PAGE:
when a story is transitioned -> then automatically assign, which assigns the person based on the account that moved the story. It might not seem like a big deal, but it saves the developer a few clicks every time they move stories.
Define custom automation rules
When you work in a corporation with multiple teams, more complex Jira boards can facilitate the software delivery lifecycle flows. For example, I have QA lanes on my boards - not because I like them, but because every ticket needs to go through a tester that validates the implementation on a functional level. When a ticket moves to the QA lane after a code review, we automatically mail a set of users.
In Jira, we do this by the following rule:
We have an unwritten policy to test only the story when the main ticket contains all relevant information. Subtasks can go straight to done as they have the same information but split up.
When the issue is not a subtask, we validate if the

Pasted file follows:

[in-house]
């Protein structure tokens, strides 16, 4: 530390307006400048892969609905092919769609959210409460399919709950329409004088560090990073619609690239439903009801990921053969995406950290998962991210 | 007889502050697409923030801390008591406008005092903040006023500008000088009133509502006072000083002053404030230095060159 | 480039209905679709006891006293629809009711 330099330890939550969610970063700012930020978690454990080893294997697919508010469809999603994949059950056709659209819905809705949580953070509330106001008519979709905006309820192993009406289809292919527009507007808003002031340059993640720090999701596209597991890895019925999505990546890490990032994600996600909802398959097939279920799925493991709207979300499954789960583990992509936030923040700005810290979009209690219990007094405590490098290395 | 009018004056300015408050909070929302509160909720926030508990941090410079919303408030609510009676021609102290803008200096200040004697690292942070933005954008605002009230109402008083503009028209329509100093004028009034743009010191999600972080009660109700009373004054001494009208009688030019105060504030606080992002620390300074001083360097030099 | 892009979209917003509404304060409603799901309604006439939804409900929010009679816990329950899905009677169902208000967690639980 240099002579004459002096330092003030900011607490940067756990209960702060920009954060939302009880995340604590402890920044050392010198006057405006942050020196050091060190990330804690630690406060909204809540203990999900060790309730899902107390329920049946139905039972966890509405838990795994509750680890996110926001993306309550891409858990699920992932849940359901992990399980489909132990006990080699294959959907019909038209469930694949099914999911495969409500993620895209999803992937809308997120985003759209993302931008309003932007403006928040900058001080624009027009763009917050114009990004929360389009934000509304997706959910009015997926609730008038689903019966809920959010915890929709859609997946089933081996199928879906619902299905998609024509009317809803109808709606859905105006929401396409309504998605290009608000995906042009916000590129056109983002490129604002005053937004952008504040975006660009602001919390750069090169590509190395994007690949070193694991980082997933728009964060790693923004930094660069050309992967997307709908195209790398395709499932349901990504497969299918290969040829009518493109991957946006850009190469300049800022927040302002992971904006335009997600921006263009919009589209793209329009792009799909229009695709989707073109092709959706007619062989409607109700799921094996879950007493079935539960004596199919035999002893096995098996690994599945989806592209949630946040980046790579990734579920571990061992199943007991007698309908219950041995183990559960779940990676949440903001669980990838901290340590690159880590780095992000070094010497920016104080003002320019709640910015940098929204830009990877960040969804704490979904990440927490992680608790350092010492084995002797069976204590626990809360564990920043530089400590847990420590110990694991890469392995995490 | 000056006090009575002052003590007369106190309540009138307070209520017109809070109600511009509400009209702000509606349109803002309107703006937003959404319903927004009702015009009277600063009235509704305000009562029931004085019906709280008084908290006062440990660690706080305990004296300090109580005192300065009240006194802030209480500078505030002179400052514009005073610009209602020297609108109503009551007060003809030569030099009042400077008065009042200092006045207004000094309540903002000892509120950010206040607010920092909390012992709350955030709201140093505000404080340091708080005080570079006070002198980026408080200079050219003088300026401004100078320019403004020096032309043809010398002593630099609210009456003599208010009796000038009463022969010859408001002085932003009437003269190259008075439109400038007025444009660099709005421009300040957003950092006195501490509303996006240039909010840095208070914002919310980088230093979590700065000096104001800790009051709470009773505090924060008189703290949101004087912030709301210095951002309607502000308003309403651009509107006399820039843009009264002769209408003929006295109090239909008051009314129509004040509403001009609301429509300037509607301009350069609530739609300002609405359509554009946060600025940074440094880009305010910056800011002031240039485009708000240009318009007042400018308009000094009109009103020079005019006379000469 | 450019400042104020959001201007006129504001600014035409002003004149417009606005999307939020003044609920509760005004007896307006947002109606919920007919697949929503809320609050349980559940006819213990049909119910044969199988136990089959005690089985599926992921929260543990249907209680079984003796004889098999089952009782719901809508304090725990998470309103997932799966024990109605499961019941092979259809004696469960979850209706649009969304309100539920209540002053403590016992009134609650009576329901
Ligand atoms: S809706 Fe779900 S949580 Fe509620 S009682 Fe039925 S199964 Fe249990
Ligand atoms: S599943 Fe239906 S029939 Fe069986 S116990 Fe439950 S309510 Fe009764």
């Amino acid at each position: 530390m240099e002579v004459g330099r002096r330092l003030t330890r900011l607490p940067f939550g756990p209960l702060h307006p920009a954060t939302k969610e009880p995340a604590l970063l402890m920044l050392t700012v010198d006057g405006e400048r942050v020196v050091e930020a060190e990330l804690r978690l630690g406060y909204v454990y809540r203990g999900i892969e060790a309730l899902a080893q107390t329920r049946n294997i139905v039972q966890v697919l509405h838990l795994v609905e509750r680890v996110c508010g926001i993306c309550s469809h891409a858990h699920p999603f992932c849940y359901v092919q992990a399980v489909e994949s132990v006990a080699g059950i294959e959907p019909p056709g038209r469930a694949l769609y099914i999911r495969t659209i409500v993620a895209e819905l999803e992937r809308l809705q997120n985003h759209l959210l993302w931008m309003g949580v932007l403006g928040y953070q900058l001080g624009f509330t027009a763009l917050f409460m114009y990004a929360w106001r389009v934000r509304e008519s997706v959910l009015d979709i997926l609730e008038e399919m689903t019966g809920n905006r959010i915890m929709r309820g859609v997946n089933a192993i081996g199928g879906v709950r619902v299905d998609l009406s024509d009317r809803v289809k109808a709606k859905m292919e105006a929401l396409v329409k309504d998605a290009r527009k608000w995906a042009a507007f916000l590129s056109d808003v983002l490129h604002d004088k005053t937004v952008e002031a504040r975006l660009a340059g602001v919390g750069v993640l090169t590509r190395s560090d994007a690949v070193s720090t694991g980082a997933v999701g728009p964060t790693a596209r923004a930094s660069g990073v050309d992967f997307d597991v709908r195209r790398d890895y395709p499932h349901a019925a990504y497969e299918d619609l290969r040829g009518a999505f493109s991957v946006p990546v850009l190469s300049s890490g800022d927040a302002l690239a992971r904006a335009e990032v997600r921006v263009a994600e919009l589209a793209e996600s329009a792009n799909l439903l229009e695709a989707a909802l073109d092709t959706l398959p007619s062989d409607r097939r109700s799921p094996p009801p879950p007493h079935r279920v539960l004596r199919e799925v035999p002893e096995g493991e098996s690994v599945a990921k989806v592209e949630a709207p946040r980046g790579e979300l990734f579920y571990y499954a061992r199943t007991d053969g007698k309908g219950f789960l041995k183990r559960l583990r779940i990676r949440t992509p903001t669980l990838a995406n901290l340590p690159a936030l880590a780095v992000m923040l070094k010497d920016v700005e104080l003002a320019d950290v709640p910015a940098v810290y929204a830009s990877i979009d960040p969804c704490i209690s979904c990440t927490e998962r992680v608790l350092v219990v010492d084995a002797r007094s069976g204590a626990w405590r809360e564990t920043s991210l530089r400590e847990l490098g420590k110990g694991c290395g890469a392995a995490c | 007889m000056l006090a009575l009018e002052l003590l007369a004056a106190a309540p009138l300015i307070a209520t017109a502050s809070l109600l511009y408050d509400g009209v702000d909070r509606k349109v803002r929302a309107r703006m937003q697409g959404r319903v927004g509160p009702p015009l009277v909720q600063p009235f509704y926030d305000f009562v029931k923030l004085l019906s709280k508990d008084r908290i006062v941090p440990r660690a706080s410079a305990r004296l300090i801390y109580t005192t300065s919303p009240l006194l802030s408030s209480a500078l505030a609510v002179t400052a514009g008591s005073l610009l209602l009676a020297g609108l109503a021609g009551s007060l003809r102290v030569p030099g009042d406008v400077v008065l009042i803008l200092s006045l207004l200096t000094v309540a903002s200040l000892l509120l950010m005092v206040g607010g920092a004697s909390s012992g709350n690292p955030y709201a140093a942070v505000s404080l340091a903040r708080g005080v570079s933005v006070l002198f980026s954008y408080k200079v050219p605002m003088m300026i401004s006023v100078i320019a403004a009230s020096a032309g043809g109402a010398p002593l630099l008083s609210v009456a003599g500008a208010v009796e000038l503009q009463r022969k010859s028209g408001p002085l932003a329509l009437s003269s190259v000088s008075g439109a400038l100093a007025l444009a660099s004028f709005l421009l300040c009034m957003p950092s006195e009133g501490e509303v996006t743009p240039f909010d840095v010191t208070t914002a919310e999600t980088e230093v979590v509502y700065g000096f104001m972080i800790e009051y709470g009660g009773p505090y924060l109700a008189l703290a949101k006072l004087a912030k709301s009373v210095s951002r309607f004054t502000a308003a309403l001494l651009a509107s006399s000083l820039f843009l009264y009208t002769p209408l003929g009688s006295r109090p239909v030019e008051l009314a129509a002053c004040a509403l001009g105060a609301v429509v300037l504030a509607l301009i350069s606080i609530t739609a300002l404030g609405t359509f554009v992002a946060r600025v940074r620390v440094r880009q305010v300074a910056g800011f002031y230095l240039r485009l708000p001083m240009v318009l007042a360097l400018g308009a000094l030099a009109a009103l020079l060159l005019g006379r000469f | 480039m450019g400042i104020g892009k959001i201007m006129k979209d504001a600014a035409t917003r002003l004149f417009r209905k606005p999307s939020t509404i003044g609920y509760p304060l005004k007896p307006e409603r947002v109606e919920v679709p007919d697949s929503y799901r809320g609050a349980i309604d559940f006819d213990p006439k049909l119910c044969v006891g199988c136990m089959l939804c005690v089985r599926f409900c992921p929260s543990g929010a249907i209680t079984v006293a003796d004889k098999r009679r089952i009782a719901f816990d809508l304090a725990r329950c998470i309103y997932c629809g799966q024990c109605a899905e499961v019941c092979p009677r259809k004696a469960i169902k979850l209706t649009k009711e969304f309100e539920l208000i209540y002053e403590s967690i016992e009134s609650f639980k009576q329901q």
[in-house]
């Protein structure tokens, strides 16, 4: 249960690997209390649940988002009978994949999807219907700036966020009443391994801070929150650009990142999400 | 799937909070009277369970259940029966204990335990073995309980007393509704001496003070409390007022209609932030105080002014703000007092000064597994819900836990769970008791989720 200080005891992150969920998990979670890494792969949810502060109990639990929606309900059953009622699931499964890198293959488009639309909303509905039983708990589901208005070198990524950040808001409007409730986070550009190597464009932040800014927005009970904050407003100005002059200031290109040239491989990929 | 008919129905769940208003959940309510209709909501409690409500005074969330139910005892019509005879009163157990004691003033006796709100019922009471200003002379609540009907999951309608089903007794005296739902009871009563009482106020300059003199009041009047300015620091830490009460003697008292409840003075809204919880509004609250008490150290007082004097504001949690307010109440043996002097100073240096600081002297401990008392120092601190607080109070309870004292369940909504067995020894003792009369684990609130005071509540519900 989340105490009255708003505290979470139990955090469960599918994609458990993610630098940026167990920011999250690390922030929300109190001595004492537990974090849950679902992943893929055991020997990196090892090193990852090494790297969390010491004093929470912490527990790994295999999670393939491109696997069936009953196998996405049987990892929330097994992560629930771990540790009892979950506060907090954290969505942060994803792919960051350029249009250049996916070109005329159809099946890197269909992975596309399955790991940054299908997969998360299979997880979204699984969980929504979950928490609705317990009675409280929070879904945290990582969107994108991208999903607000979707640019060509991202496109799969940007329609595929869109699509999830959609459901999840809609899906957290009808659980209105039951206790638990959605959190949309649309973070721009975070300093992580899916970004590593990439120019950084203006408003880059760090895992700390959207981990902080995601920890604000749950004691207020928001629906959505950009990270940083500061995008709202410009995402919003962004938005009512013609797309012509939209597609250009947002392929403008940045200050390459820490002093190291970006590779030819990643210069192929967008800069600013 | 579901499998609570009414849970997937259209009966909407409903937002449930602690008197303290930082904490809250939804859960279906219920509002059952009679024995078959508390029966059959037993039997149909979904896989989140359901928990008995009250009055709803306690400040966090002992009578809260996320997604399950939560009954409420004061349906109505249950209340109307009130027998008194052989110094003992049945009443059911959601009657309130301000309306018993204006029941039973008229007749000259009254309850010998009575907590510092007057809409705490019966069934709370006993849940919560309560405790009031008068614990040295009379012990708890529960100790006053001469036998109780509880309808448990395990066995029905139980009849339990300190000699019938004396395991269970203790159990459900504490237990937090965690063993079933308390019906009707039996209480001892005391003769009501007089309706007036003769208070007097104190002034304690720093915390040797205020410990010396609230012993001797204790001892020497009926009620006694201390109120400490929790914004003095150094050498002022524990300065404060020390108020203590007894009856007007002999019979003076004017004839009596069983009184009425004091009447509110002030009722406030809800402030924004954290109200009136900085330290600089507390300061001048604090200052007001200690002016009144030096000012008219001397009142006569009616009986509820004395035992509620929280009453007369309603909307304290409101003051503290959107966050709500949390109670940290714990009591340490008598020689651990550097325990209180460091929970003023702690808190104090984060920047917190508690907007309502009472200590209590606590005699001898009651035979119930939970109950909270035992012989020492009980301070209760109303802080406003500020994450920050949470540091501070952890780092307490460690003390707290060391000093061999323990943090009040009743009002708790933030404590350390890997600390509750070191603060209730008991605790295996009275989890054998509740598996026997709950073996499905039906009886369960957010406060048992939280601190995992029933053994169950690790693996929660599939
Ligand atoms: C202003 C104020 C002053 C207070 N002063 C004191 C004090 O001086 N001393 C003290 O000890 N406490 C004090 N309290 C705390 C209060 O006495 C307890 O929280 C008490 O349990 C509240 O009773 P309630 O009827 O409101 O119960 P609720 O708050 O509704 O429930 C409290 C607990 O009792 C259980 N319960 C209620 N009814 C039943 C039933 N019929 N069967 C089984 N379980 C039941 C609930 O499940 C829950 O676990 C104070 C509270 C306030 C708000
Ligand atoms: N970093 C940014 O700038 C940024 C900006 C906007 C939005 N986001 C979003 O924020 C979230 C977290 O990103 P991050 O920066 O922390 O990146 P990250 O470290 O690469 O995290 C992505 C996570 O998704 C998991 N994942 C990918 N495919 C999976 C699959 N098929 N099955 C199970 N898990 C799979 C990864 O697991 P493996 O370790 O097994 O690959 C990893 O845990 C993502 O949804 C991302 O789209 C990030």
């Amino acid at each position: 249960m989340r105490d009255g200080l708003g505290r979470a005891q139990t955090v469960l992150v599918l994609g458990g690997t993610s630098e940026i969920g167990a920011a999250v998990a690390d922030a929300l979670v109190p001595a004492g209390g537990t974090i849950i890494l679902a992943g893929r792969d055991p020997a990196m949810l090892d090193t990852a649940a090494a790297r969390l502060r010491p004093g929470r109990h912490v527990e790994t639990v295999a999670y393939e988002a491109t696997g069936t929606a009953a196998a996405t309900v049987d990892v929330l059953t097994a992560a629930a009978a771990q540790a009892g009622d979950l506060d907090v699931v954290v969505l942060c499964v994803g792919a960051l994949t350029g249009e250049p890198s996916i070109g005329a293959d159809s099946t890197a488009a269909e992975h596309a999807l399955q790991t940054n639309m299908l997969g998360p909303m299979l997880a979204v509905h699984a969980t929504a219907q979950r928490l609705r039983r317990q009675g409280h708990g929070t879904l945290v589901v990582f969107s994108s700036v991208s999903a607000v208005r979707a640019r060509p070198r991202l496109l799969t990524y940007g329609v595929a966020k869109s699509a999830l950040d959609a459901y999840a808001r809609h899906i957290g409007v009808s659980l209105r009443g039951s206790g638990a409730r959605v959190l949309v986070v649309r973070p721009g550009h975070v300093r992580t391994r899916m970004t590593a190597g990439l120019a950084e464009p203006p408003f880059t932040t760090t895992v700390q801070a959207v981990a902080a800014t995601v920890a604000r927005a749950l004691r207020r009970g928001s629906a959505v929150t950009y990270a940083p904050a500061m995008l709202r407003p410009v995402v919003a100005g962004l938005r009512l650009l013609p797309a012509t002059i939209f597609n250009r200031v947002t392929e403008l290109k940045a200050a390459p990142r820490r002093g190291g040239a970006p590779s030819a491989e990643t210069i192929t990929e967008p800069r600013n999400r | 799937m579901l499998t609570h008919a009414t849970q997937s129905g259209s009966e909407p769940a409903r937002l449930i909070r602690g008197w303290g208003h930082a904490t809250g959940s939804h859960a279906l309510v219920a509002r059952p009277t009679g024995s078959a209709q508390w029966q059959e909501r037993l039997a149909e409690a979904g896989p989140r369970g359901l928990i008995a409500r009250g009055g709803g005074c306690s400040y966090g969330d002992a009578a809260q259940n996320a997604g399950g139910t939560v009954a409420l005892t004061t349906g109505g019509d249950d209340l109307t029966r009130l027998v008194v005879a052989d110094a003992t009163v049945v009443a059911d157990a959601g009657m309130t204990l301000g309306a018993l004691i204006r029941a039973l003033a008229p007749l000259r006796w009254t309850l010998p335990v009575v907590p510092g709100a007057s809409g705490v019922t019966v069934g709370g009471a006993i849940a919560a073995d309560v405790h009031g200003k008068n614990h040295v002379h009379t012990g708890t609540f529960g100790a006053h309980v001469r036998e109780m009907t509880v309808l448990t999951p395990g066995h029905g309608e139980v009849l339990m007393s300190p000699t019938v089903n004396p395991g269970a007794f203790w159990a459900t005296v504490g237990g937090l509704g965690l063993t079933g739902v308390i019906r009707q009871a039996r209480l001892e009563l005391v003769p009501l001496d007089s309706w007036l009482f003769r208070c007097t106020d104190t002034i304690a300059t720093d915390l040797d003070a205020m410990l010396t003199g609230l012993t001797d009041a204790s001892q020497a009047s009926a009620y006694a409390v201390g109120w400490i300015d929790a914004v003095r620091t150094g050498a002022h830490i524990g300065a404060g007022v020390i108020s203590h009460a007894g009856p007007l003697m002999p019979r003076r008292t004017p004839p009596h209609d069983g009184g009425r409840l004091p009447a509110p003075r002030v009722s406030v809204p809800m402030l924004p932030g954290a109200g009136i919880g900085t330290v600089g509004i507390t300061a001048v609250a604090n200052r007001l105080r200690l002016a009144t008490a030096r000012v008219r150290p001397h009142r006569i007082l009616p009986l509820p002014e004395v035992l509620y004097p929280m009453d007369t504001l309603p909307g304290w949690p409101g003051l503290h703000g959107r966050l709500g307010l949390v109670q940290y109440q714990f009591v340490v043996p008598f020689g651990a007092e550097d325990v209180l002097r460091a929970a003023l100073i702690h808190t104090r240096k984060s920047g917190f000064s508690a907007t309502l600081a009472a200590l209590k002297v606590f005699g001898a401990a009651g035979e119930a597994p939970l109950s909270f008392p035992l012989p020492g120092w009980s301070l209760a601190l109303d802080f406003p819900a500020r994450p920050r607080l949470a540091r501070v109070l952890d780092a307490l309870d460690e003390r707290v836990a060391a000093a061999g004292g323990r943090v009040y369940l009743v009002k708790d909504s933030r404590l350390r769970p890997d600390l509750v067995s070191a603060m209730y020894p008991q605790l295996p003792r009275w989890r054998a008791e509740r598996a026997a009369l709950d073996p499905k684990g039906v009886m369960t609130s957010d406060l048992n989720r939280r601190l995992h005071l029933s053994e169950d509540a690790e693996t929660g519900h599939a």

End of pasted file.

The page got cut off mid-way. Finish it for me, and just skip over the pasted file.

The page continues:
QA assignee is not empty. If that is the case, we take some parameters from the issue itself and send the mail to the
Moving parent to in progress when moving substory
Not long ago, I noticed that the developers moved the sub-stories that we made. Cool, until it became clear that the actual story itself was in the
Todo column. Not cool.
Channeling my inner coach, I notified my team that they should put the story itself in progress. This may seem not very pleasant for them, but it makes sure that I can keep an eye on the time required for the complete story to go from
After sharing that insight with my team, I got another brilliant insight. 😉 (Yes, I just gave myself a pat on the back, deal with it). I could write an automation rule so a situation like this couldn't occur anymore in the future. The rule looks like this:
Jira will show you the number of times a rule is triggered in the last 30 days. This is especially useful when you want to eliminate automation rules that aren't very useful and show you how much actions and time you have saved by not needing to do them manually.
For reference, we have three active projects (two sprint-based, one kanban) where all those rules run actively. We have about 15-20 people involved in Jira, and our subscription plan gives us 1000 executions/user every month.
It is best to specify the rule as narrow as possible. The top rule with the most executions is the
When support ticket is made, assign to PO for investigation rule.
This rule is in place as our PO needs to validate whether it is a valid support ticket or another sneaky change request.